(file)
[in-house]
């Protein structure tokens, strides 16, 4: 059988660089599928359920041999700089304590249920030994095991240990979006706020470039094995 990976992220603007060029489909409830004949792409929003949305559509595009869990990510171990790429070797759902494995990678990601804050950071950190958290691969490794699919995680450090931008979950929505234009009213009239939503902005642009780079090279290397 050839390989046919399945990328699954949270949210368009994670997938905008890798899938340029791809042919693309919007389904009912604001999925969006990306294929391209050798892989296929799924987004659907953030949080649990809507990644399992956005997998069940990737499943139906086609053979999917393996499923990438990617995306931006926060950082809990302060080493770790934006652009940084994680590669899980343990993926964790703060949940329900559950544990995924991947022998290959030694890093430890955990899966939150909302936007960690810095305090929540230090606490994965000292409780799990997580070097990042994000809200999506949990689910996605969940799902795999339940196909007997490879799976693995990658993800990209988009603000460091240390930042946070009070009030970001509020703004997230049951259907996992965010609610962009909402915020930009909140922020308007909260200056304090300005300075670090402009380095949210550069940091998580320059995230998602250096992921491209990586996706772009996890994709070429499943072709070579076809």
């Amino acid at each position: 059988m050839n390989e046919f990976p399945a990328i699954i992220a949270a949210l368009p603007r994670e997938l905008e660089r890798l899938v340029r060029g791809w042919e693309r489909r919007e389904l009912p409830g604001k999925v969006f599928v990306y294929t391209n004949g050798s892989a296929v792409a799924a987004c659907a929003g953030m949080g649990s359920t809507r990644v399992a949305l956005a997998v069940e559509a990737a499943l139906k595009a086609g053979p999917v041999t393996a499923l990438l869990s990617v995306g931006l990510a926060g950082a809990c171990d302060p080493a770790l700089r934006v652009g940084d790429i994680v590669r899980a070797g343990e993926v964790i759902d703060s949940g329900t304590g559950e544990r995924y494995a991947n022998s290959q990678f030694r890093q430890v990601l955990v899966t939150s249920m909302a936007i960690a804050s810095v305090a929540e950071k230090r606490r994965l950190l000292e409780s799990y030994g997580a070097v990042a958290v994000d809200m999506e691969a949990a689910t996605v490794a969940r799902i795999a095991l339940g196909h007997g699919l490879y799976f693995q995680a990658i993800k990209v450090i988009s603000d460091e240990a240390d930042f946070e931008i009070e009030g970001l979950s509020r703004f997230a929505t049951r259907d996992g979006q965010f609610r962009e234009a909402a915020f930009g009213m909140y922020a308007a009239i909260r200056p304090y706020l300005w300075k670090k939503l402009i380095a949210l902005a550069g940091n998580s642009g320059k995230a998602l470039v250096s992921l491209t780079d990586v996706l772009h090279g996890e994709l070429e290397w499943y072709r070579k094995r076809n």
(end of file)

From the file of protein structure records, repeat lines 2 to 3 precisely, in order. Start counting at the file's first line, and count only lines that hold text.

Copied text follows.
């Protein structure tokens, strides 16, 4: 059988660089599928359920041999700089304590249920030994095991240990979006706020470039094995 990976992220603007060029489909409830004949792409929003949305559509595009869990990510171990790429070797759902494995990678990601804050950071950190958290691969490794699919995680450090931008979950929505234009009213009239939503902005642009780079090279290397 050839390989046919399945990328699954949270949210368009994670997938905008890798899938340029791809042919693309919007389904009912604001999925969006990306294929391209050798892989296929799924987004659907953030949080649990809507990644399992956005997998069940990737499943139906086609053979999917393996499923990438990617995306931006926060950082809990302060080493770790934006652009940084994680590669899980343990993926964790703060949940329900559950544990995924991947022998290959030694890093430890955990899966939150909302936007960690810095305090929540230090606490994965000292409780799990997580070097990042994000809200999506949990689910996605969940799902795999339940196909007997490879799976693995990658993800990209988009603000460091240390930042946070009070009030970001509020703004997230049951259907996992965010609610962009909402915020930009909140922020308007909260200056304090300005300075670090402009380095949210550069940091998580320059995230998602250096992921491209990586996706772009996890994709070429499943072709070579076809």
């Amino acid at each position: 059988m050839n390989e046919f990976p399945a990328i699954i992220a949270a949210l368009p603007r994670e997938l905008e660089r890798l899938v340029r060029g791809w042919e693309r489909r919007e389904l009912p409830g604001k999925v969006f599928v990306y294929t391209n004949g050798s892989a296929v792409a799924a987004c659907a929003g953030m949080g649990s359920t809507r990644v399992a949305l956005a997998v069940e559509a990737a499943l139906k595009a086609g053979p999917v041999t393996a499923l990438l869990s990617v995306g931006l990510a926060g950082a809990c171990d302060p080493a770790l700089r934006v652009g940084d790429i994680v590669r899980a070797g343990e993926v964790i759902d703060s949940g329900t304590g559950e544990r995924y494995a991947n022998s290959q990678f030694r890093q430890v990601l955990v899966t939150s249920m909302a936007i960690a804050s810095v305090a929540e950071k230090r606490r994965l950190l000292e409780s799990y030994g997580a070097v990042a958290v994000d809200m999506e691969a949990a689910t996605v490794a969940r799902i795999a095991l339940g196909h007997g699919l490879y799976f693995q995680a990658i993800k990209v450090i988009s603000d460091e240990a240390d930042f946070e931008i009070e009030g970001l979950s509020r703004f997230a929505t049951r259907d996992g979006q965010f609610r962009e234009a909402a915020f930009g009213m909140y922020a308007a009239i909260r200056p304090y706020l300005w300075k670090k939503l402009i380095a949210l902005a550069g940091n998580s642009g320059k995230a998602l470039v250096s992921l491209t780079d990586v996706l772009h090279g996890e994709l070429e290397w499943y072709r070579k094995r076809n």